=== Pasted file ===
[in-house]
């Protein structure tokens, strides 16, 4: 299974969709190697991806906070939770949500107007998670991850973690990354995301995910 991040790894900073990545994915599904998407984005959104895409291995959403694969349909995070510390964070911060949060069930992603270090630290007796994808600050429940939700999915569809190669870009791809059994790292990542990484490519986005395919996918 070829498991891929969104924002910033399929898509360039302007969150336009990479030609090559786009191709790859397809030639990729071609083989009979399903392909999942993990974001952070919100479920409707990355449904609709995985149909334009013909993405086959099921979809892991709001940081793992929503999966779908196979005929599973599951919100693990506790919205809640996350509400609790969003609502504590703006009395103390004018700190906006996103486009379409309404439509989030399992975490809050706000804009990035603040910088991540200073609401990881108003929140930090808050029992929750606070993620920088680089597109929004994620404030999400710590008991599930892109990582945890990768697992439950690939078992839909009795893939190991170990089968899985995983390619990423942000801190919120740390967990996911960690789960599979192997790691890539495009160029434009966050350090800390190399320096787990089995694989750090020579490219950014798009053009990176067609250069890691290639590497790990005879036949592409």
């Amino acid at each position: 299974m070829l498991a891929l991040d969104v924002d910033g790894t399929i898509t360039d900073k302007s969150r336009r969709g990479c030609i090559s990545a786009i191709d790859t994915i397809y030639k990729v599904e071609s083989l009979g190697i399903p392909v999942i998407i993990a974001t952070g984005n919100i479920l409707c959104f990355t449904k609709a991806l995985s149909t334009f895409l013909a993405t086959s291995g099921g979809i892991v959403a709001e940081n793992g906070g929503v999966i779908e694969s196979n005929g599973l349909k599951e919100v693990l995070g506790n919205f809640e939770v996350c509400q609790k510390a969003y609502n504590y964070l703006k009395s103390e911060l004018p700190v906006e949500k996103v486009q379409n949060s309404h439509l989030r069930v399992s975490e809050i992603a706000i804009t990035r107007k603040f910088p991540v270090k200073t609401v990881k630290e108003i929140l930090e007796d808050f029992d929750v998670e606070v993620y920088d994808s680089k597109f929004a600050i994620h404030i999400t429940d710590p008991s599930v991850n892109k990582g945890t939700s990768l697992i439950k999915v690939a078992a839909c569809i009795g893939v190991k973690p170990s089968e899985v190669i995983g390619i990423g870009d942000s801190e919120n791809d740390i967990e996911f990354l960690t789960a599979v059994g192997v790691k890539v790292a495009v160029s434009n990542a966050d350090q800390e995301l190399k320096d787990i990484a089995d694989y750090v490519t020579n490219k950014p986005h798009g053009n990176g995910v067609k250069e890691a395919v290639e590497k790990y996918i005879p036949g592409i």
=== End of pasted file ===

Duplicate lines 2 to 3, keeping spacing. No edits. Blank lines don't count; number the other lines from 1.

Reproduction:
């Protein structure tokens, strides 16, 4: 299974969709190697991806906070939770949500107007998670991850973690990354995301995910 991040790894900073990545994915599904998407984005959104895409291995959403694969349909995070510390964070911060949060069930992603270090630290007796994808600050429940939700999915569809190669870009791809059994790292990542990484490519986005395919996918 070829498991891929969104924002910033399929898509360039302007969150336009990479030609090559786009191709790859397809030639990729071609083989009979399903392909999942993990974001952070919100479920409707990355449904609709995985149909334009013909993405086959099921979809892991709001940081793992929503999966779908196979005929599973599951919100693990506790919205809640996350509400609790969003609502504590703006009395103390004018700190906006996103486009379409309404439509989030399992975490809050706000804009990035603040910088991540200073609401990881108003929140930090808050029992929750606070993620920088680089597109929004994620404030999400710590008991599930892109990582945890990768697992439950690939078992839909009795893939190991170990089968899985995983390619990423942000801190919120740390967990996911960690789960599979192997790691890539495009160029434009966050350090800390190399320096787990089995694989750090020579490219950014798009053009990176067609250069890691290639590497790990005879036949592409």
């Amino acid at each position: 299974m070829l498991a891929l991040d969104v924002d910033g790894t399929i898509t360039d900073k302007s969150r336009r969709g990479c030609i090559s990545a786009i191709d790859t994915i397809y030639k990729v599904e071609s083989l009979g190697i399903p392909v999942i998407i993990a974001t952070g984005n919100i479920l409707c959104f990355t449904k609709a991806l995985s149909t334009f895409l013909a993405t086959s291995g099921g979809i892991v959403a709001e940081n793992g906070g929503v999966i779908e694969s196979n005929g599973l349909k599951e919100v693990l995070g506790n919205f809640e939770v996350c509400q609790k510390a969003y609502n504590y964070l703006k009395s103390e911060l004018p700190v906006e949500k996103v486009q379409n949060s309404h439509l989030r069930v399992s975490e809050i992603a706000i804009t990035r107007k603040f910088p991540v270090k200073t609401v990881k630290e108003i929140l930090e007796d808050f029992d929750v998670e606070v993620y920088d994808s680089k597109f929004a600050i994620h404030i999400t429940d710590p008991s599930v991850n892109k990582g945890t939700s990768l697992i439950k999915v690939a078992a839909c569809i009795g893939v190991k973690p170990s089968e899985v190669i995983g390619i990423g870009d942000s801190e919120n791809d740390i967990e996911f990354l960690t789960a599979v059994g192997v790691k890539v790292a495009v160029s434009n990542a966050d350090q800390e995301l190399k320096d787990i990484a089995d694989y750090v490519t020579n490219k950014p986005h798009g053009n990176g995910v067609k250069e890691a395919v290639e590497k790990y996918i005879p036949g592409i």